The National  Memo Logo

Smart. Sharp. Funny. Fearless.

Monday, December 09, 2019 {{ new Date().getDay() }}

By Megan Cassella

WASHINGTON (Reuters) — More than one in four Americans are hoping the soon-to-be redesigned $10 bill will feature Eleanor Roosevelt, according to a McClatchy-Marist poll released Wednesday.

The poll showed the former first lady in first place with 27 percent, trailed by African-American abolitionist Harriet Tubman, who received 17 percent of 1,249 votes, and Native American explorer Sacagawea, who received 13 percent.

Who will replace Alexander Hamilton on the bill has been the subject of much debate since Treasury Secretary Jack Lew announced in June it will be the first in more than a century to feature a woman.

The announcement followed a social media campaign “Women on 20s.” The government then announced it would put a woman on the 10-dollar bill, spawning another online discussion led by the hashtag “#TheNew10.”

At a breakfast with reporters last week, Lew said the administration had since received about 1.5 million pieces of feedback from the public on the bill’s redesign, with inputs ranging from tweets and retweets to handwritten letters.

Other finalists in the McClatchy-Marist poll were women’s rights activist Susan B. Anthony and pilot Amelia Earhart, who each received 11 percent of the vote. Former Supreme Court justice Sandra Day O’Connor garnered a distant 4 percent.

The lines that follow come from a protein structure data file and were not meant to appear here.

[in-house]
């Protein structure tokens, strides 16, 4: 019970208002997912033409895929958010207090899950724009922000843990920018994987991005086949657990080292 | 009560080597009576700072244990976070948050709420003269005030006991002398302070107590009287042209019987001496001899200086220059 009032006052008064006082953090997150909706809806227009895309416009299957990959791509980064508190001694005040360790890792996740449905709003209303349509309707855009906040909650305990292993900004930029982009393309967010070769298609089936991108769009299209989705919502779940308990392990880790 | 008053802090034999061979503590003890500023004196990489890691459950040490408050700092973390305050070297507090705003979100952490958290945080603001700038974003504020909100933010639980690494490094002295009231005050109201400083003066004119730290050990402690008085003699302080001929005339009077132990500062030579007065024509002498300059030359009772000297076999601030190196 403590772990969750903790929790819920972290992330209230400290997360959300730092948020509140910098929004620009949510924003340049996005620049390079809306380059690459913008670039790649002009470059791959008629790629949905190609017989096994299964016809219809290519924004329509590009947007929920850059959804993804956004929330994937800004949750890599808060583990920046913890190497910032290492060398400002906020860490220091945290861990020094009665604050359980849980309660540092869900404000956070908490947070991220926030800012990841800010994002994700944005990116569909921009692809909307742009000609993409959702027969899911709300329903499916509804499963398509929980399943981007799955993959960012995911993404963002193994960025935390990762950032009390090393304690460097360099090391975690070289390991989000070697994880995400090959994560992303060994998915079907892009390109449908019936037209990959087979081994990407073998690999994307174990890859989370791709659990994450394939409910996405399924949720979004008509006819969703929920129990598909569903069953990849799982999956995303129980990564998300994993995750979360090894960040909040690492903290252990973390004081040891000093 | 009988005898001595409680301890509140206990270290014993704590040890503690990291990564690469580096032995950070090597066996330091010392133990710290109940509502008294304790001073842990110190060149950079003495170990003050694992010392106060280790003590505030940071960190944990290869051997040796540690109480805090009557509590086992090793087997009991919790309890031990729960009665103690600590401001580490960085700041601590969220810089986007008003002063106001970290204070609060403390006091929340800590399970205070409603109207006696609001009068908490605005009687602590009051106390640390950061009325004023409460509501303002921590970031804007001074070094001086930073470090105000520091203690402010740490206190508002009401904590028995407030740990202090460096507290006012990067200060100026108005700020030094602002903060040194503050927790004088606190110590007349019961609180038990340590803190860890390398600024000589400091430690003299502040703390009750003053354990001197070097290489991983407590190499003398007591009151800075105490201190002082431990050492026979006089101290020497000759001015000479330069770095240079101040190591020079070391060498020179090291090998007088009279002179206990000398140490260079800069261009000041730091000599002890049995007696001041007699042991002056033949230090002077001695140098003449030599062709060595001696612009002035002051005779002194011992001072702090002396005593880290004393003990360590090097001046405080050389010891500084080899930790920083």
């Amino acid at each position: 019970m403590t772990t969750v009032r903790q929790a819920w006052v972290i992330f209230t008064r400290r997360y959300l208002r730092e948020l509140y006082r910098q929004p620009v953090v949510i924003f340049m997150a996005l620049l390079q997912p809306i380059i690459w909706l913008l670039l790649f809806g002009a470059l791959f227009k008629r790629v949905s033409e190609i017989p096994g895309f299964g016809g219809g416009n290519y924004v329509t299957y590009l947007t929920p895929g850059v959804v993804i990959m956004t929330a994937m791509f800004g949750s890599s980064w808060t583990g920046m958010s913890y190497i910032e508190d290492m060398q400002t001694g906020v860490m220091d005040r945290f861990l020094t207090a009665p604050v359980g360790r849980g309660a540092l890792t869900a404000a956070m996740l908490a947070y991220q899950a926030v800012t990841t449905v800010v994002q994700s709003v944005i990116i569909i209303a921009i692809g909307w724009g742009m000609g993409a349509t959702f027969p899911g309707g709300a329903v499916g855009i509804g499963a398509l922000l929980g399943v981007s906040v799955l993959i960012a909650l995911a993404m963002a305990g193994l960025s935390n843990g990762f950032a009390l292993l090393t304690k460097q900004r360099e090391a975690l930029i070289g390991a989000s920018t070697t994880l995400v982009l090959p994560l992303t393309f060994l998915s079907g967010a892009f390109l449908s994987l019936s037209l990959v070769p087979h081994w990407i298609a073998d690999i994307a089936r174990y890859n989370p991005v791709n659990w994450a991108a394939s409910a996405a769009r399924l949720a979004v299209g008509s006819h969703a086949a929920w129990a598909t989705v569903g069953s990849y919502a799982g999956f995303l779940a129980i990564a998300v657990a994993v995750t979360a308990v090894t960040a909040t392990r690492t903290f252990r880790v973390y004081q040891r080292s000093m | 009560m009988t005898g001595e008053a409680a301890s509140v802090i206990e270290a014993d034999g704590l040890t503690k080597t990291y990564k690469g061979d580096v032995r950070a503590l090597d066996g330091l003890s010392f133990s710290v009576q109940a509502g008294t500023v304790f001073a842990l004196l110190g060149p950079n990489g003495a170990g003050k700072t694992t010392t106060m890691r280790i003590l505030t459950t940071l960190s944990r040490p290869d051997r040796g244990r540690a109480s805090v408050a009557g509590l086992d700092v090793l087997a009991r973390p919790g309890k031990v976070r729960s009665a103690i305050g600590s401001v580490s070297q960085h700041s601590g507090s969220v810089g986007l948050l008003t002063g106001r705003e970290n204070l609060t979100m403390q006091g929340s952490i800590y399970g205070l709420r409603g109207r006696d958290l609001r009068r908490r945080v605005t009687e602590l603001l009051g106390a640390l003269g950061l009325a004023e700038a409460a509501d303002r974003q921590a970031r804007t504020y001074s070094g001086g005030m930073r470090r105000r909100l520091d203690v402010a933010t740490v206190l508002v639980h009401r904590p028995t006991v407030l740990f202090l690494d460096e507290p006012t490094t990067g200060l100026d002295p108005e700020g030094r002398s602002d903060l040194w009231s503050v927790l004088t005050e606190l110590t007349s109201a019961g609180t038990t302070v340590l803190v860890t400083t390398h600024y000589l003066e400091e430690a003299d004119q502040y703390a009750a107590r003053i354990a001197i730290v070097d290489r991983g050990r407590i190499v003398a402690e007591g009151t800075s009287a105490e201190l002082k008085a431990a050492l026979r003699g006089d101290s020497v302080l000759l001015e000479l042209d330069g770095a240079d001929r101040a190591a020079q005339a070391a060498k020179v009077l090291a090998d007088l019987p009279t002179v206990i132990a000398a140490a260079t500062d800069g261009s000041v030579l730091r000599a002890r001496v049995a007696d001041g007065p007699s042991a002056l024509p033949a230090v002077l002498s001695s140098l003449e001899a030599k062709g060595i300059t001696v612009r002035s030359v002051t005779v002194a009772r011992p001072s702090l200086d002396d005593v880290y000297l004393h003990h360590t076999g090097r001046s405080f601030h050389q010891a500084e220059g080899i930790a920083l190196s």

Roosevelt had a larger lead among women, earning 33 percent of the votes after they were broken down by gender. When votes were sorted according to race, Tubman led among African Americans with 47 percent, results showed.

Lew said the administration is taking the summer to listen to the public’s feedback, but he would not say when he would announce the final design.

The bill, which will be the first designed under a new theme of democracy, is set to be released in 2020.

(Reporting by Megan Cassella; Editing by David Gregorio)

Photo: Eleanor Roosevelt on Fifth Avenue in New York, 1940. (REUTERS/Roosevelt Library)

Start your day with National Memo Newsletter

Know first.

The opinions that matter. Delivered to your inbox every morning

Jeff Danziger lives in New York City. He is represented by CWS Syndicate and the Washington Post Writers Group. He is the recipient of the Herblock Prize and the Thomas Nast (Landau) Prize. He served in the US Army in Vietnam and was awarded the Bronze Star and the Air Medal. He has published eleven books of cartoons and one novel. Visit him at DanzigerCartoons.

The late Sen. John McCain

I don't know Kyrsten Sinema, but I did know John McCain. Not at all intimately, to be sure, but just enough to say -- despite her pretensions and the fantasies of her flacks that she is the reincarnation of the war hero in a purple wig -- that Kyrsten Sinema is no John McCain.

Lately Sinema has advertised herself as a "maverick," by which she means that she flouts the positions and policies of her party's leadership, and is supposed to pair her with McCain, who sometimes strayed from the Republican party line. Her most notorious attempt at imitation occurred last year with a gesture on the Senate floor marking her vote against a minimum wage increase. Her coy mimicry of the admired war hero was synthetic, leaving an unpleasant odor in its wake. When McCain delivered his bold "thumbs down" on gutting Obamacare, he was protecting Arizona's working families – not betraying them.

Keep reading... Show less
x
{{ post.roar_specific_data.api_data.analytics }}